Muslims gather on Arafat for peak Hajj day :: News
Posted November 6, 2011on:
Muslims gather on Arafat for peak Hajj day
MOUNT ARAFAT, Saudi Arabia: More than two million Muslims began massing Saturday on Saudi Arabia’s Mount Arafat and its surrounding plain, marking the peak day of the largest annual pilgrimage.
Swarms of pilgrims who had spent the night in Mina, some 10 kilometres northwest of Arafat, surged through the roads leading to the mountain after midnight.
“I am responding to your call, God,” they chanted in unison.
Many went on buses, while others set off on foot from Mina, a tent-village that comes to life only during the five-day pilgrimage.
Others took the Mashair Railway, also known as the Makkah Metro, to go to Mount Arafat and its surrounding plains, where the Prophet Mohammad is believed to have delivered his final sermon.
The Chinese-built railway is operating for the first time this year at its full capacity of 72,000 people per hour to ease congestion and prevent stampedes in which hundreds have been killed in past years.
The dual-track light railway connects the three holy sites of Mina, Muzdalifah and Mount Arafat — areas that see a massive influx of pilgrims during the Haj.
By sunrise, the Jabal al-Rahma peak — or Mount of Mercy — was covered by the white garments of pilgrims as they climbed to the high point and took up positions on slippery rocks to spend the day in prayer and reflection.
The gathering in the plains around Mount Arafat symbolises the climax of the Haj which ends on Sunday with Eidul Azha, or the Feast of Sacrifice.
The Haj is one of the five pillars of Islam and must be performed at least once in a lifetime by all those who are able to make the journey, and it is a dream that can take years to come true.
“I’m so happy to have set foot on Arafat’s sacred soil,” Indonesian pilgrim Noor Laila told AFP.
“I want to wash away all my sins and ask God to forgive my mistakes. This is the first time I come to Haj and I hope it won’t be the last,” said the 36-year-old.
Another pilgrim, Malaysian Abdullah Wali al-Deen, 45, said he had been working for years for this day.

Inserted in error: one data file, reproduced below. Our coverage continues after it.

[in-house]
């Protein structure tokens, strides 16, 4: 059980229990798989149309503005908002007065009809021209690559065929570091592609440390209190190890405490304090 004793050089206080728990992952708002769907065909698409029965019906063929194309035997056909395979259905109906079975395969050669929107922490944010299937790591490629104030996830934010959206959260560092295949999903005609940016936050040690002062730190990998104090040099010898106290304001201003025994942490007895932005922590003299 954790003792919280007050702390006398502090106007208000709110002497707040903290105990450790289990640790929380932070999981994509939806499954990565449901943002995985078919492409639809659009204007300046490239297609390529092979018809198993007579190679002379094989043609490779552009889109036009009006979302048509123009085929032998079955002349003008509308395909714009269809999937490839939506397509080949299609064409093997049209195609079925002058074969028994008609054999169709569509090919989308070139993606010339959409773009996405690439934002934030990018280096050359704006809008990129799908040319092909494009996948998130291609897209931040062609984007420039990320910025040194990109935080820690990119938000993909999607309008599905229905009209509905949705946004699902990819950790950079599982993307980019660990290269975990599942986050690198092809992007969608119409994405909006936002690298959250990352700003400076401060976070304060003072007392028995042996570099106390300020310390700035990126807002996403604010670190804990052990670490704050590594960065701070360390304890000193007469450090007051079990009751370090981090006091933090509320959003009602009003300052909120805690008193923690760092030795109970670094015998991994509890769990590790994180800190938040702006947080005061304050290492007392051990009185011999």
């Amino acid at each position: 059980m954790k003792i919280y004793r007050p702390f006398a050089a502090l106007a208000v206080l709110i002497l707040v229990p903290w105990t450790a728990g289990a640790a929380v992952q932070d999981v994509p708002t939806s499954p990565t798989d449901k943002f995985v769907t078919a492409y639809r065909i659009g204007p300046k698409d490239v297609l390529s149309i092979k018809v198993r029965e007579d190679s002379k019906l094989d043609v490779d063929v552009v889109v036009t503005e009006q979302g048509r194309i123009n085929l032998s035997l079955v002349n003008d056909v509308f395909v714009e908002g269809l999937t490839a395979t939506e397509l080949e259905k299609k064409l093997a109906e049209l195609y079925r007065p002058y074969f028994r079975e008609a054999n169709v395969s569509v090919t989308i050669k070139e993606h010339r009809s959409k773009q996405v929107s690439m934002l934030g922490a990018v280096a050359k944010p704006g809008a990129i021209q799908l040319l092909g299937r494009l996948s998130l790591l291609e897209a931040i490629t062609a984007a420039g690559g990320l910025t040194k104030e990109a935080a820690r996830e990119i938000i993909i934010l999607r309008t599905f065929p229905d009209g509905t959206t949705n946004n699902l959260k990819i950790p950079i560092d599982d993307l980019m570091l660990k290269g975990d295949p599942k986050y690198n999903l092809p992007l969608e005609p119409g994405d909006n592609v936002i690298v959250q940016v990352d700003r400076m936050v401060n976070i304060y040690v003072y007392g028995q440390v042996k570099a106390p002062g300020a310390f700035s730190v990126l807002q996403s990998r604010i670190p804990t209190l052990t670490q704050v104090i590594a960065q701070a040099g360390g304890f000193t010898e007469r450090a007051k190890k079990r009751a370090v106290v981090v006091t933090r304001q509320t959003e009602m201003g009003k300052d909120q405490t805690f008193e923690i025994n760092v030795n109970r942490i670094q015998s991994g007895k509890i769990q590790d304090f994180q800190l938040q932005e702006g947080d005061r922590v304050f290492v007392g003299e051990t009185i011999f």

“I came here with my family after we managed to save enough money,” he said.
“Everyone in here is equal. There are no differences between various nationalities. This is the religion of peace, love and brotherhood.”
More than 1.83 million pilgrims have arrived in the kingdom from abroad, marking a 1.5% increase compared with last year, said Mecca governor Prince Khaled al-Faisal.
Several hundred thousand Saudis and foreign residents in the kingdom were also granted permits to join them, he added.
Coping with the world’s largest annual human assembly poses a security headache for Saudi Arabia — guardian of the two holiest Muslim shrines in the cities of Makkah and Medina.
To help prevent chaos, the authorities have numbered buses and tents in Mina and Arafat according to the countries from which the pilgrims have come.
Oil-rich Saudi Arabia has invested billions of dollars over the years to avoid deadly stampedes that have marred the Haj in the past.
In January 2006, 364 pilgrims were killed in a stampede at the entrance to a bridge leading to the stoning site in Mina, outside Makkah, while 251 were trampled to death in 2004.
In July 1990, 1,426 pilgrims were trampled to death or suffocated in a stampede in a tunnel, also in Mina.
The deaths prompted authorities to dismantle the old bridge and replace it with a multi-level walkway with one-way lanes to ensure a smooth flow of pilgrims.
Saudi Arabia also launched a new $10.6-billion project for a new extension to Makkah’s Grand Mosque to increase its capacity to two million worshippers.
No incidents were reported this year.
“Things are going well and according to (the government’s) plans,” interior ministry spokesman General Mansur al-Turki told AFP.
For the first time this year, the Haj is being streamed live on video-sharing website YouTube in cooperation with the Saudi government.
“Millions of people from around the world will be able to experience and comment on the event by tuning in via video,” YouTube said in a blog.